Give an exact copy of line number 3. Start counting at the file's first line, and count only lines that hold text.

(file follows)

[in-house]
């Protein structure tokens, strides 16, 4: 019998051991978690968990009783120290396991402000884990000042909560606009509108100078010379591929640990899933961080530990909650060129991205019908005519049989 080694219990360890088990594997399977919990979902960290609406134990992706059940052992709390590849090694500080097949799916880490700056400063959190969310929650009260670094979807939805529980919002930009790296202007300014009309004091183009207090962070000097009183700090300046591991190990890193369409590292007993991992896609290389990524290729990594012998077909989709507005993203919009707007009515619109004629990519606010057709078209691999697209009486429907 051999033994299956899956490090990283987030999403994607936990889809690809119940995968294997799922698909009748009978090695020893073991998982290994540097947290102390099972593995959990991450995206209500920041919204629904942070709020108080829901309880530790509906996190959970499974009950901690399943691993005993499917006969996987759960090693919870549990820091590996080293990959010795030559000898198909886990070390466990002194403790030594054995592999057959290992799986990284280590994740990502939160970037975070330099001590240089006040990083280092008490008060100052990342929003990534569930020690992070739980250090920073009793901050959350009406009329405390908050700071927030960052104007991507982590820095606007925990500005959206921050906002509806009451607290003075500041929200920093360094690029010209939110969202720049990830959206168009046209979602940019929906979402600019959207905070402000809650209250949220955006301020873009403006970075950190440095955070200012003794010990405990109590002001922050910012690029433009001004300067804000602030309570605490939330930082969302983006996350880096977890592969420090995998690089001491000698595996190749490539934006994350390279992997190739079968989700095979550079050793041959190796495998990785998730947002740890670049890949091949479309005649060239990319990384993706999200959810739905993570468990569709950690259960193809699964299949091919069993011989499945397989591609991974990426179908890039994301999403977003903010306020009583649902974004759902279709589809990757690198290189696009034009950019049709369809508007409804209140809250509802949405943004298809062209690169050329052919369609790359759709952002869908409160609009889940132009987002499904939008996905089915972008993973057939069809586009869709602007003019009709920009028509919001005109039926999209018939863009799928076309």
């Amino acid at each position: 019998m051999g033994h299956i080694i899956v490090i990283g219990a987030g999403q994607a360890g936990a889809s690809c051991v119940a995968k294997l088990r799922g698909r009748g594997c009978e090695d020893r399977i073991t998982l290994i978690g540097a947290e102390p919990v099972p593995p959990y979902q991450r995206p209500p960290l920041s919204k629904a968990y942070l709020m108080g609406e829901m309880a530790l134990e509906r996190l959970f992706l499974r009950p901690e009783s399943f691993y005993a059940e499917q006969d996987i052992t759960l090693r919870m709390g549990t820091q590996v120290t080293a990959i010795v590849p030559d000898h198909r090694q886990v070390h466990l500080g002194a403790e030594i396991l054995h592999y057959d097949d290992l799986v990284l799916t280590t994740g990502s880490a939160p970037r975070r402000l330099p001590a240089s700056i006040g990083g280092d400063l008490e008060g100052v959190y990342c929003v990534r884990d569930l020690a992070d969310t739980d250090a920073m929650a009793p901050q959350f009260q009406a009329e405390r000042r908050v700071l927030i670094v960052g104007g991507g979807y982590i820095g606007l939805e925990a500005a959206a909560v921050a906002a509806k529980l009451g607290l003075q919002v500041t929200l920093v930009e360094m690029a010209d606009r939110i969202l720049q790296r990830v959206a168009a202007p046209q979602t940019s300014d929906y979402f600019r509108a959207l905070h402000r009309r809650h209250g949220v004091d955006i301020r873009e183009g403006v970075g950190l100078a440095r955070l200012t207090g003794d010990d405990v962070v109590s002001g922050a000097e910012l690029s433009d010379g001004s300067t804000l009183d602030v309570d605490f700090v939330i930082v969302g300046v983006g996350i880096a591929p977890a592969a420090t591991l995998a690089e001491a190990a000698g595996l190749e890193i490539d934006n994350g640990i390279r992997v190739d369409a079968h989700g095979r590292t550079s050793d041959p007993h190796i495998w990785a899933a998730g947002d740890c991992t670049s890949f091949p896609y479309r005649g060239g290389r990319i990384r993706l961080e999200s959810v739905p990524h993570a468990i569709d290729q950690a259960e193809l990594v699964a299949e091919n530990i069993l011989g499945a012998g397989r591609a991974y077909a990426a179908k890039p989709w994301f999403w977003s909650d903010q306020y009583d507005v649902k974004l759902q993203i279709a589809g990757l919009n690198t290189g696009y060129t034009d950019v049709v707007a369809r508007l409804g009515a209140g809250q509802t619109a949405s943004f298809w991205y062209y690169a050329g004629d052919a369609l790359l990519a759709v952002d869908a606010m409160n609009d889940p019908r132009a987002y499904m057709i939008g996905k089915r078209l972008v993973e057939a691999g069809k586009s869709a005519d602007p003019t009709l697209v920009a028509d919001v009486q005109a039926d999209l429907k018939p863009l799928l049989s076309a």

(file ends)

């Amino acid at each position: 019998m051999g033994h299956i080694i899956v490090i990283g219990a987030g999403q994607a360890g936990a889809s690809c051991v119940a995968k294997l088990r799922g698909r009748g594997c009978e090695d020893r399977i073991t998982l290994i978690g540097a947290e102390p919990v099972p593995p959990y979902q991450r995206p209500p960290l920041s919204k629904a968990y942070l709020m108080g609406e829901m309880a530790l134990e509906r996190l959970f992706l499974r009950p901690e009783s399943f691993y005993a059940e499917q006969d996987i052992t759960l090693r919870m709390g549990t820091q590996v120290t080293a990959i010795v590849p030559d000898h198909r090694q886990v070390h466990l500080g002194a403790e030594i396991l054995h592999y057959d097949d290992l799986v990284l799916t280590t994740g990502s880490a939160p970037r975070r402000l330099p001590a240089s700056i006040g990083g280092d400063l008490e008060g100052v959190y990342c929003v990534r884990d569930l020690a992070d969310t739980d250090a920073m929650a009793p901050q959350f009260q009406a009329e405390r000042r908050v700071l927030i670094v960052g104007g991507g979807y982590i820095g606007l939805e925990a500005a959206a909560v921050a906002a509806k529980l009451g607290l003075q919002v500041t929200l920093v930009e360094m690029a010209d606009r939110i969202l720049q790296r990830v959206a168009a202007p046209q979602t940019s300014d929906y979402f600019r509108a959207l905070h402000r009309r809650h209250g949220v004091d955006i301020r873009e183009g403006v970075g950190l100078a440095r955070l200012t207090g003794d010990d405990v962070v109590s002001g922050a000097e910012l690029s433009d010379g001004s300067t804000l009183d602030v309570d605490f700090v939330i930082v969302g300046v983006g996350i880096a591929p977890a592969a420090t591991l995998a690089e001491a190990a000698g595996l190749e890193i490539d934006n994350g640990i390279r992997v190739d369409a079968h989700g095979r590292t550079s050793d041959p007993h190796i495998w990785a899933a998730g947002d740890c991992t670049s890949f091949p896609y479309r005649g060239g290389r990319i990384r993706l961080e999200s959810v739905p990524h993570a468990i569709d290729q950690a259960e193809l990594v699964a299949e091919n530990i069993l011989g499945a012998g397989r591609a991974y077909a990426a179908k890039p989709w994301f999403w977003s909650d903010q306020y009583d507005v649902k974004l759902q993203i279709a589809g990757l919009n690198t290189g696009y060129t034009d950019v049709v707007a369809r508007l409804g009515a209140g809250q509802t619109a949405s943004f298809w991205y062209y690169a050329g004629d052919a369609l790359l990519a759709v952002d869908a606010m409160n609009d889940p019908r132009a987002y499904m057709i939008g996905k089915r078209l972008v993973e057939a691999g069809k586009s869709a005519d602007p003019t009709l697209v920009a028509d919001v009486q005109a039926d999209l429907k018939p863009l799928l049989s076309a």